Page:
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Internet of things

It’s curious how a term can sometimes slide into the language with little notice. Though I’ve traced it back a decade to the title of an article by Chana R Schoenberger in Forbes Magazine on 18 March 2002, internet of things only struck me as a fixed term worth commenting on after it turned up in my reading three times in the past month.

The second theme is personalisation, linked to what technologists call the “internet of things”. This refers to the way in which increasing numbers of ordinarily mundane objects are becoming wi-fi enabled. Already, for instance, there exist lightbulbs whose colour can be controlled by smartphone.

The Times, 2 Feb. 2013.

The reference is to the way that equipment of many kinds is now fitted with embedded computing technology, not only the obvious items like telephones and video recorders but also your car, your washing machine and your refrigerator as well as your lightbulbs. It is no longer futuristic fiction to suggest your refrigerator might be able to report you’re low on bacon or eggs and order up fresh supplies. Or that a bathroom cabinet might monitor your pill consumption to remind you to take the next dose, organise refills and allow your doctor to supervise your case.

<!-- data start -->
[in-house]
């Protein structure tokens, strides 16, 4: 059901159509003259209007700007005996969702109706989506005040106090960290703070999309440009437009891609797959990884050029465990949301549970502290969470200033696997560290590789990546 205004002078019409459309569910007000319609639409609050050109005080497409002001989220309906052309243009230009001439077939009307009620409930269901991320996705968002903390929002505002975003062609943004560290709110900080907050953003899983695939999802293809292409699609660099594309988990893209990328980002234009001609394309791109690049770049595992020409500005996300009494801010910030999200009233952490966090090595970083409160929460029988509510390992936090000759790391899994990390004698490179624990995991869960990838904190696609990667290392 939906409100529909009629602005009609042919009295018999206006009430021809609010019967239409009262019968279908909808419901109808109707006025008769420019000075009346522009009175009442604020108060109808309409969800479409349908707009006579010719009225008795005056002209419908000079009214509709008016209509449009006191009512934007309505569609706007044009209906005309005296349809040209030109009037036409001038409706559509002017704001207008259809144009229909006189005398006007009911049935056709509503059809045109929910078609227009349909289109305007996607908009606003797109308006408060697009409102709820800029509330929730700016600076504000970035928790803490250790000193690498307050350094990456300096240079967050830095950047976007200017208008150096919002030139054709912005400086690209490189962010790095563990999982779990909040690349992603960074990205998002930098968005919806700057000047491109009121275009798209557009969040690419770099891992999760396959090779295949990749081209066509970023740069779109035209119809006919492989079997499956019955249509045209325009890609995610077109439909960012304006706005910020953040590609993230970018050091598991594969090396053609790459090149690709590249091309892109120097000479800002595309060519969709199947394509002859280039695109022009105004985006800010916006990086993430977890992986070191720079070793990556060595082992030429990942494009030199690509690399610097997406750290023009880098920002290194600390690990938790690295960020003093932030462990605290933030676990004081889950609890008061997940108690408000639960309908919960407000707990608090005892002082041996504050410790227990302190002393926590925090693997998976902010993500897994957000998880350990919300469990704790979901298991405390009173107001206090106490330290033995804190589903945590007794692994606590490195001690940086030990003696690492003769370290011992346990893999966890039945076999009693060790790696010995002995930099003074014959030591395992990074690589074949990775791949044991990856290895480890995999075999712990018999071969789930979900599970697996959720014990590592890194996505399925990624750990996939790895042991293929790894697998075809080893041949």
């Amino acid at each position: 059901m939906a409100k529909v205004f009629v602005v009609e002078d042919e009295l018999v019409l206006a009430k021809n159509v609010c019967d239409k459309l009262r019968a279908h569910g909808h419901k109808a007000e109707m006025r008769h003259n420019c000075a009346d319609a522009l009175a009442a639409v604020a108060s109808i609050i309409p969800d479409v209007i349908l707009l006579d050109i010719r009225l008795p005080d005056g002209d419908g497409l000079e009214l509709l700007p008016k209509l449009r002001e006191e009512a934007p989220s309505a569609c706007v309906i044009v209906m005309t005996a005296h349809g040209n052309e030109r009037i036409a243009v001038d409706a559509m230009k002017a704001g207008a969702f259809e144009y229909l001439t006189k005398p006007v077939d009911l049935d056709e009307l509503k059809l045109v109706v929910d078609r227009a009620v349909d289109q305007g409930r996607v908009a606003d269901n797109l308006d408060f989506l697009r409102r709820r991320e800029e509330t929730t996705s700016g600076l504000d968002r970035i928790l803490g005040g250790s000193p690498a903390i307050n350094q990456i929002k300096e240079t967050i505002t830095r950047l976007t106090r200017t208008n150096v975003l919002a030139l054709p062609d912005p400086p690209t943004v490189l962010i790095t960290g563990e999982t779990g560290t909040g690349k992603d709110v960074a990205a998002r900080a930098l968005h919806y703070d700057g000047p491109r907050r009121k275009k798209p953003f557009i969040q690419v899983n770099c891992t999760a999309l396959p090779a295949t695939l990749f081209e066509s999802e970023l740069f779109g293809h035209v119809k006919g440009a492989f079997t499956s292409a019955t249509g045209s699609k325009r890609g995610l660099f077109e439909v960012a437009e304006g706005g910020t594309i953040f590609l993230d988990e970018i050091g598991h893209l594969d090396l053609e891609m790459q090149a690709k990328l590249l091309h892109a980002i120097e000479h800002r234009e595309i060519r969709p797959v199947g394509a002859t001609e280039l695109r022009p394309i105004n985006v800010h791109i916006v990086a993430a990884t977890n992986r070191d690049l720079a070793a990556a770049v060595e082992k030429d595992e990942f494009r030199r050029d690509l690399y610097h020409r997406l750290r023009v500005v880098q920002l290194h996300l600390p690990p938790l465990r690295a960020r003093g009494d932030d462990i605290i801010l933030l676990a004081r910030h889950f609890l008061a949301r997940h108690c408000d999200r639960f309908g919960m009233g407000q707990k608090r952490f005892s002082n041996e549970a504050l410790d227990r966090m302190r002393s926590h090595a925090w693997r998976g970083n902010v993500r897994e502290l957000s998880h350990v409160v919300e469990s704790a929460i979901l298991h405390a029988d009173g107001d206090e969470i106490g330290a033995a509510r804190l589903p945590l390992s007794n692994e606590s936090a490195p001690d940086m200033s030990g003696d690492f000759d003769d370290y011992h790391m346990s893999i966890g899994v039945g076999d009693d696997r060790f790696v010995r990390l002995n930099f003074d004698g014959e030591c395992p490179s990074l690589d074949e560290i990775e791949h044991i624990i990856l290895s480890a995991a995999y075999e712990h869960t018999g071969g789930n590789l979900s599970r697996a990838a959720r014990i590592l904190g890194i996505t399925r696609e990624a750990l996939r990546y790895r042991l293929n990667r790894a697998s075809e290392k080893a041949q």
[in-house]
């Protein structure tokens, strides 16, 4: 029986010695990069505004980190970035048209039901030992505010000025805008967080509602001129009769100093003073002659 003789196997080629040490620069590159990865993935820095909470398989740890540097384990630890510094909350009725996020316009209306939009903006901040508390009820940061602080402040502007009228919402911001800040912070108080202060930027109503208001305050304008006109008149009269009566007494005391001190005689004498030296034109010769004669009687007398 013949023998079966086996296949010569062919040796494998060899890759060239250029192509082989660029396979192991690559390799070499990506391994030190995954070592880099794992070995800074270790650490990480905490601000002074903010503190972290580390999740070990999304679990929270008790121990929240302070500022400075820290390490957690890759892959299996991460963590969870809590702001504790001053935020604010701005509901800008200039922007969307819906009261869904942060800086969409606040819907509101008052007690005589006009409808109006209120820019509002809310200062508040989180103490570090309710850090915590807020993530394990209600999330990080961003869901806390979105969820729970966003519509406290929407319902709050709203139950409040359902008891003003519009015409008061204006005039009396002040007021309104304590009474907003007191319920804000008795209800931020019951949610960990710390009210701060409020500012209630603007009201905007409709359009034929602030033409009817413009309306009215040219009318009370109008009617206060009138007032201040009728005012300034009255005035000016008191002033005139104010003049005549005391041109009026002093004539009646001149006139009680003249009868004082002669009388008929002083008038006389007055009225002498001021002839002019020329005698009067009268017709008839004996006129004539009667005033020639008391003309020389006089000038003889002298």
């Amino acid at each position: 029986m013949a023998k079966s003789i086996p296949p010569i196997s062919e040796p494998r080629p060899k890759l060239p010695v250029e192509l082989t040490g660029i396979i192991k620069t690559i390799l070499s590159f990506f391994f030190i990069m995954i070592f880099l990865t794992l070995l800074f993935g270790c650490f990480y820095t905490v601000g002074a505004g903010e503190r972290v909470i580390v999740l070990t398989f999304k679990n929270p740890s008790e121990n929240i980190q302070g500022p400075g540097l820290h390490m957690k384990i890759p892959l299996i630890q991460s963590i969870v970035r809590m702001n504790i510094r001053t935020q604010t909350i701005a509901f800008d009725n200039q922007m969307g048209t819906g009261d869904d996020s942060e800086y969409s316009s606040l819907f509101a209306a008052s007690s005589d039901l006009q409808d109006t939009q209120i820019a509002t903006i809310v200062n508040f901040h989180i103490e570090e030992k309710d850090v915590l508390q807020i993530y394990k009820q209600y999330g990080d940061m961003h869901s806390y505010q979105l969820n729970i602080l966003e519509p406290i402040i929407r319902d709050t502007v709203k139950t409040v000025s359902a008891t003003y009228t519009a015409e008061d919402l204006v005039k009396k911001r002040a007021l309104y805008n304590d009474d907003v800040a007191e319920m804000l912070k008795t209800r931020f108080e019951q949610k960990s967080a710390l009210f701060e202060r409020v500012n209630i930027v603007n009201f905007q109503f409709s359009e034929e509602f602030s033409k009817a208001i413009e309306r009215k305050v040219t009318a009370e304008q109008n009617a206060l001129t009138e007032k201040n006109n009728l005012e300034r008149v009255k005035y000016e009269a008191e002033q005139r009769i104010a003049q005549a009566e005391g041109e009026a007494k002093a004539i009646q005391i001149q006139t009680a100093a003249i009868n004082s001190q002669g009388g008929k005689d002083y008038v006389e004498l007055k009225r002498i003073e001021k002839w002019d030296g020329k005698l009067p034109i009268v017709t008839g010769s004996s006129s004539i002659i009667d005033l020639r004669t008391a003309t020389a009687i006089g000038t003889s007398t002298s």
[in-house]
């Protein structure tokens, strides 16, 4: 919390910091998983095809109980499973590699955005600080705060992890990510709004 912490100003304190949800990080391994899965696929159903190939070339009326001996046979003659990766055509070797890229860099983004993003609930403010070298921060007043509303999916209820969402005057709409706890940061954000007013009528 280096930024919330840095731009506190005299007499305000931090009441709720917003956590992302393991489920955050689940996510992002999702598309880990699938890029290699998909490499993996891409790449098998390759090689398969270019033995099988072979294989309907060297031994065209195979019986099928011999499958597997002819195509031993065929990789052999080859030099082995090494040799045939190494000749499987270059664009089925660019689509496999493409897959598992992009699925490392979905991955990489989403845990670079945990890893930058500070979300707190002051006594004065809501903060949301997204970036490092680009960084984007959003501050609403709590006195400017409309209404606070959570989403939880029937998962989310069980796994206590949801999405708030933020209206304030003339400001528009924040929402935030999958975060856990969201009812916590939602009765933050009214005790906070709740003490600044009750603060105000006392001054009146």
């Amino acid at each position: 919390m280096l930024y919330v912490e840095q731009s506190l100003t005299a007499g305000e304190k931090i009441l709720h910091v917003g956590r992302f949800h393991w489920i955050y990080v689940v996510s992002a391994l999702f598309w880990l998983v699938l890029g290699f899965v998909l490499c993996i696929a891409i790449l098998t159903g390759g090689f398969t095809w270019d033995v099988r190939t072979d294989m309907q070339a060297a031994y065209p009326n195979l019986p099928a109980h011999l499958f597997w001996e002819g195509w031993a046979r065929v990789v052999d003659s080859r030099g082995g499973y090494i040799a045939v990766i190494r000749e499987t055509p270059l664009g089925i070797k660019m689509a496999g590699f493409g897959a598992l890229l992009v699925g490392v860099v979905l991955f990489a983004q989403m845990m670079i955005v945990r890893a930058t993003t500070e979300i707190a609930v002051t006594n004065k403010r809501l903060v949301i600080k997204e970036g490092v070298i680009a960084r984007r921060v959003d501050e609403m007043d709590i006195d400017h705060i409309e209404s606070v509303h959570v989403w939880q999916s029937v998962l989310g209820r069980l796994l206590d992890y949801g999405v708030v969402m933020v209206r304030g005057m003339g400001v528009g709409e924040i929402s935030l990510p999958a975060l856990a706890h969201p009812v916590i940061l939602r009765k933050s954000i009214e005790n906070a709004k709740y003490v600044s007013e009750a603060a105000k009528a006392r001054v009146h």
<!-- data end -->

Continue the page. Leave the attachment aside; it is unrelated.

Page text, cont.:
An associated idea is called M2M, machine-to-machine communication:

Often, it means fixing sensors on devices, such as an electricity meter that can relay information on power consumption to a utility. Or attaching sensors in electrical equipment at home which can help you remotely switch on the lights and even lock doors. Sometimes, M2M is also interchangeably used with the ‘Internet of Things’ or the ‘Internet of Everything’ — the next phase of the Internet where everything, including people and objects, will be connected to the web.

Business Today, 20 Jan. 2013.

The concept started with RFID (radio-frequency identity) tags, now widely used to track items during delivery and in stock control, a passive system in which the tags respond to an external wireless command by returning their identity numbers.

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Copyright © Michael Quinion, 1996–. All rights reserved.
Page created 23 Feb. 2013

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Last modified: 23 February 2013.